He was the first to refer to the Old and New Testament (Against Marcion Book 4 Chapter 6).
Tertullian became a Montanist c.206.
Tertullian says that Marcion mutilated the New Testament and Valentinus misinterpreted it.
Tertullian does not quote a list of books accepted as scriptures but he upholds the following books as scripture: Four gospels, Acts, 13 epistles of Paul, 1 Peter, 1 John, Jude and Revelation.
Tertullian regarded Hebrews to be the work of Barnabas.
Bishop of Hierapolis in Phrygis c.125.
Quoted by the historian Eusebius (c.263 – c.339).
Mentions many of the New Testament books
First listed the 27 books of New Testament (Festal Letter 39)
New Testament manuscripts were found in
Kept in good condition by the dry heat.
• John Rylands papyrus – Fragment of John's Gospel (c.125)
• Chester Beatty papyrus – Epistle's of Paul (c.200)
• Bodmer papyrus – Luke, John, Acts, General Epistles, I & II Peter, Jude (c.200).
Fragment of John's Gospel (c.125)
P52 is the
oldest known manuscript fragment of the New Testament.
Dated: c.125 –150.
Front side: Fragments from John 18:31-33
Reverse: Fragments from John 18:37-38
Papyrus 45, 46 and 47
Dated between 200-250AD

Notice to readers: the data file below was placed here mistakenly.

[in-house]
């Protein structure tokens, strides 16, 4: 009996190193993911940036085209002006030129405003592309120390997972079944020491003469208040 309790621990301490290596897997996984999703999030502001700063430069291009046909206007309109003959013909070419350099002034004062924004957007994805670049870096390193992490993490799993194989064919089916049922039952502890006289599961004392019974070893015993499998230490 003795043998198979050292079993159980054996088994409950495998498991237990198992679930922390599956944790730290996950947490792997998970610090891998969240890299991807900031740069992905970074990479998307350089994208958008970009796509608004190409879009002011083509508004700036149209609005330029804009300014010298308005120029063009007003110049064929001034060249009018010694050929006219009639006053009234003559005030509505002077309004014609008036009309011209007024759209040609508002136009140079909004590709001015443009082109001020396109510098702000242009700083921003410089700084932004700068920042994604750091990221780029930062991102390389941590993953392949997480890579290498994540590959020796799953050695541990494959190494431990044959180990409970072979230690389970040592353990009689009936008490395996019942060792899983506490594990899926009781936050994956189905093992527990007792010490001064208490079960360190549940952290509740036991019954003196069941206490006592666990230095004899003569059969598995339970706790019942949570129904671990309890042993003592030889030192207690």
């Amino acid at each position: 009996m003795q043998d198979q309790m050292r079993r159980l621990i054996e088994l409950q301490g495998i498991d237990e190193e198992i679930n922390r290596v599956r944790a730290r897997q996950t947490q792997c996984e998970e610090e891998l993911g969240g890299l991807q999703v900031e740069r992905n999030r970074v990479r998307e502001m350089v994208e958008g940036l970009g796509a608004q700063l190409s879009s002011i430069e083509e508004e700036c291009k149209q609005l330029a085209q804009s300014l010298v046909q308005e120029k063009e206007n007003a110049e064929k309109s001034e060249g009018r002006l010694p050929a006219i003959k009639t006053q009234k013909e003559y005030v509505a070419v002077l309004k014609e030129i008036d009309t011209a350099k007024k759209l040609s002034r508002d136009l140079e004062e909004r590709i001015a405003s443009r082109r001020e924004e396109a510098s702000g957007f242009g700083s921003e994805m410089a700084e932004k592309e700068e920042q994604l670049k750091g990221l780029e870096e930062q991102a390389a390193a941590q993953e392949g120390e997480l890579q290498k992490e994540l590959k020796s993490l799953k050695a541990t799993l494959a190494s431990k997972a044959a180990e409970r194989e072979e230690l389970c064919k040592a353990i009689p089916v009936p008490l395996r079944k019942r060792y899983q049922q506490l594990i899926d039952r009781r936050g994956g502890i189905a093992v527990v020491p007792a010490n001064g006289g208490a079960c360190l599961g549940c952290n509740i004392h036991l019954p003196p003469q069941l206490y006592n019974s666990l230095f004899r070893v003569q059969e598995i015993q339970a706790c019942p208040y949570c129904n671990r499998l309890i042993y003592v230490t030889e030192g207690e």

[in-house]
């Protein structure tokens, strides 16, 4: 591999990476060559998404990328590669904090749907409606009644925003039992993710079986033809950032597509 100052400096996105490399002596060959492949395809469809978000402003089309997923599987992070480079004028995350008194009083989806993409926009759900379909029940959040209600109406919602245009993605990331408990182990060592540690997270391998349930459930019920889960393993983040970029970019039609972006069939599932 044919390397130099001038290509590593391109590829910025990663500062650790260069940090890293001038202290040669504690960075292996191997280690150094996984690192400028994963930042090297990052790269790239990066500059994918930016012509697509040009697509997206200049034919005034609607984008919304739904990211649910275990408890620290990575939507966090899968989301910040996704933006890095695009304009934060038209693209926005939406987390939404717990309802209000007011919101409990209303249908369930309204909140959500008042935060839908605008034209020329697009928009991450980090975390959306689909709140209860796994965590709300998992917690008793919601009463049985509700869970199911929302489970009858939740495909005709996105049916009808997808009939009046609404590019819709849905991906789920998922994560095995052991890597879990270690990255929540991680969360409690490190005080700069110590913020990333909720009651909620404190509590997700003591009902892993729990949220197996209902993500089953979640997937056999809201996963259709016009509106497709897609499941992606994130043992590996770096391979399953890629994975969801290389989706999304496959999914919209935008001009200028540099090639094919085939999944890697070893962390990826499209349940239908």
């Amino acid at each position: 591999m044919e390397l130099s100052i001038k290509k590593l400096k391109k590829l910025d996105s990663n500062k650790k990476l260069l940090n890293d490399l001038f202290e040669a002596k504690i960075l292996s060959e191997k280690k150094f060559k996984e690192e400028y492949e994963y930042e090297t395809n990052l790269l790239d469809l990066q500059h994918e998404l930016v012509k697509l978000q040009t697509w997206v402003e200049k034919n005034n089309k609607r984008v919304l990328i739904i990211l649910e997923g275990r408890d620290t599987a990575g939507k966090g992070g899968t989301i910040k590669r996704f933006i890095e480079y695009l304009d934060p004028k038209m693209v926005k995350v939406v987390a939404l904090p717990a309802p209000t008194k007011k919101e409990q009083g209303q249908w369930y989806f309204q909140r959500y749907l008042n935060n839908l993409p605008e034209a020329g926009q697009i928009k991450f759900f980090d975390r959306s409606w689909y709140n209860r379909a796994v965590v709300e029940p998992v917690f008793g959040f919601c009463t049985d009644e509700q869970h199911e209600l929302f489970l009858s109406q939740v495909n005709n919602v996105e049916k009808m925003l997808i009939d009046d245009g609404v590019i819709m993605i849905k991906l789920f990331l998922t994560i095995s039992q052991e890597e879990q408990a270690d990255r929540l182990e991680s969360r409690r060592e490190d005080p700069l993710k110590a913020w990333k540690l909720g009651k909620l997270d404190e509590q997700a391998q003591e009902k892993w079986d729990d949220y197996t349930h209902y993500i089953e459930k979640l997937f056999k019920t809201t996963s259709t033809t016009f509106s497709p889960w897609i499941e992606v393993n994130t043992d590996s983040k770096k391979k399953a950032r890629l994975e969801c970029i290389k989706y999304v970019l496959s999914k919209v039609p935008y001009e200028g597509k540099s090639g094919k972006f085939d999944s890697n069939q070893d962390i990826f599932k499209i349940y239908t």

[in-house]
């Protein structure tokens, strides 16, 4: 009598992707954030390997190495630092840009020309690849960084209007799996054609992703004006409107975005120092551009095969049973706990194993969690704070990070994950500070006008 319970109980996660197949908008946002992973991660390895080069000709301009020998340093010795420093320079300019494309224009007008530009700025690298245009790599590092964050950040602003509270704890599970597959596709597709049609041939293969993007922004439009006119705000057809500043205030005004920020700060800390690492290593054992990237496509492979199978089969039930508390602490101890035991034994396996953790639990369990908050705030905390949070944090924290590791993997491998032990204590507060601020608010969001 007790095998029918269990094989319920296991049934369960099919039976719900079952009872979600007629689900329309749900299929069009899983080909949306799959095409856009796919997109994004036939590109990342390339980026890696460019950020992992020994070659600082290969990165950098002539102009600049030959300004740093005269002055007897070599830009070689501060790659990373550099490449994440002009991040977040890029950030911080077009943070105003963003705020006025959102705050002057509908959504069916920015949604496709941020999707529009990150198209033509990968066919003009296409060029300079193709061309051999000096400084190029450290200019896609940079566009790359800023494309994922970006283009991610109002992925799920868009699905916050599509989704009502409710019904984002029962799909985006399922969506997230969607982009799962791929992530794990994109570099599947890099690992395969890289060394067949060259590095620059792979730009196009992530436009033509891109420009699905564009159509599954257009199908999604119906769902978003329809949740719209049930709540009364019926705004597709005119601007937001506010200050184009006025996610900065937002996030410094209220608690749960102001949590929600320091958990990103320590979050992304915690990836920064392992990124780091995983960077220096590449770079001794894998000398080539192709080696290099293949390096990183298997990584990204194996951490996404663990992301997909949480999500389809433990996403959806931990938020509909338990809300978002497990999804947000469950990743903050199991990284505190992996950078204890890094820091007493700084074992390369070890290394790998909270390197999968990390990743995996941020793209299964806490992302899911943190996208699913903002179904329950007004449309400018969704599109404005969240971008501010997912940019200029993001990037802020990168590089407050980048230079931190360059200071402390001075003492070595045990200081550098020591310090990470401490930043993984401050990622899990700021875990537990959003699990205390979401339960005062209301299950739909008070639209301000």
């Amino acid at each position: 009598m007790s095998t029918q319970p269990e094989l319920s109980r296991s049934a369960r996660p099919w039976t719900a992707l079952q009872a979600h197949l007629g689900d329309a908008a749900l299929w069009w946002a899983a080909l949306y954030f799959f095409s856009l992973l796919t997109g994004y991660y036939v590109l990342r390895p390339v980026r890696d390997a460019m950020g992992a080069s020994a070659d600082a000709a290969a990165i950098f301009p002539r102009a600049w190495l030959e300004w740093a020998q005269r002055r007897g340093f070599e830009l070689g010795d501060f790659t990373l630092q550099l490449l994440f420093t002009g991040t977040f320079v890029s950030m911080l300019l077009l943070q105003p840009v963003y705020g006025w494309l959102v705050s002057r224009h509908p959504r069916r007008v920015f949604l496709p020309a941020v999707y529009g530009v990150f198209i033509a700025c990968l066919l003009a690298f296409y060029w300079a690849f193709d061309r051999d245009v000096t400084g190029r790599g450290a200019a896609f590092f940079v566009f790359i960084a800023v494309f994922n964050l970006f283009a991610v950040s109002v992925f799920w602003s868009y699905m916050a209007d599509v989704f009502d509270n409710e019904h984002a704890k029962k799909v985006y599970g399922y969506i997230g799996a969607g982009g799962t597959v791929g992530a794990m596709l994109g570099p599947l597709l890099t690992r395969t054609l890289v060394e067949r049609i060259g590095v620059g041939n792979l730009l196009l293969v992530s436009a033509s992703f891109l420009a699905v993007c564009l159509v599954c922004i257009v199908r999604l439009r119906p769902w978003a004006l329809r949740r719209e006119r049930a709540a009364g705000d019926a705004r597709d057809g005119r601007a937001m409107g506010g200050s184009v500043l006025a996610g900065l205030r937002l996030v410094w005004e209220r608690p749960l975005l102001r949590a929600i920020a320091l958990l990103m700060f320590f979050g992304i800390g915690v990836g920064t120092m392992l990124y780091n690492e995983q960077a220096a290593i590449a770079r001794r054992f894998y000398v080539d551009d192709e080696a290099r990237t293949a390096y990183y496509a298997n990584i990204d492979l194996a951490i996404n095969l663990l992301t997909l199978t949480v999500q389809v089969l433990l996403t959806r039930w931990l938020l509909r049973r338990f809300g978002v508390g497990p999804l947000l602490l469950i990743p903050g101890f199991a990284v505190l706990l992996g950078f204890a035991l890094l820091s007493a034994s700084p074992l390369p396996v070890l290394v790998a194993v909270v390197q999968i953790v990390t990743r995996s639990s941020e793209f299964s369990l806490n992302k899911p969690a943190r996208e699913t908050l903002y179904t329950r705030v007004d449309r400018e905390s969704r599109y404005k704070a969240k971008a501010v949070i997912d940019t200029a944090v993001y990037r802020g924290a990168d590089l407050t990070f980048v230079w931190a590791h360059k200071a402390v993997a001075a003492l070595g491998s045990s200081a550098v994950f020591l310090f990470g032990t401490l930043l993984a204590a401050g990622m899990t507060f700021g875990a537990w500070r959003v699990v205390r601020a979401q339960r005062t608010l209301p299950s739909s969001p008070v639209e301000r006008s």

Location where it was found is unknown.
P45 Four Gospels and Acts
P46 The Epistles of Paul
(Dated between 200 -250).
Contains parts of all the Gospels and Acts
P45 shows that the Four Gospels and Acts were combined from an early date.
Dated between 200-250.
Earliest substantial New Testament manuscript.
Papyrus codex of Paul's epistles.
From the second century the epistles of Paul were put together in a papyrus codex and read together.
The Chester Beatty papyrus is the oldest codex of Paul’s epistles.
Papyrus 46: Contains 86 leaves (originally c.104)
Contains the writings of Paul including Hebrews but not the pastoral epistles.
Part is kept by
Romans (last 8 chapters), Hebrews, Philippians, Colossians, 1 Thessalonians (2 chapters).
Part by Univ. Of
1 and 2 Corinthians
Bought by Martin Bodmer 1955-6
Kept in Cologny, near
Thought to have
been found at Pabau (near Dishna)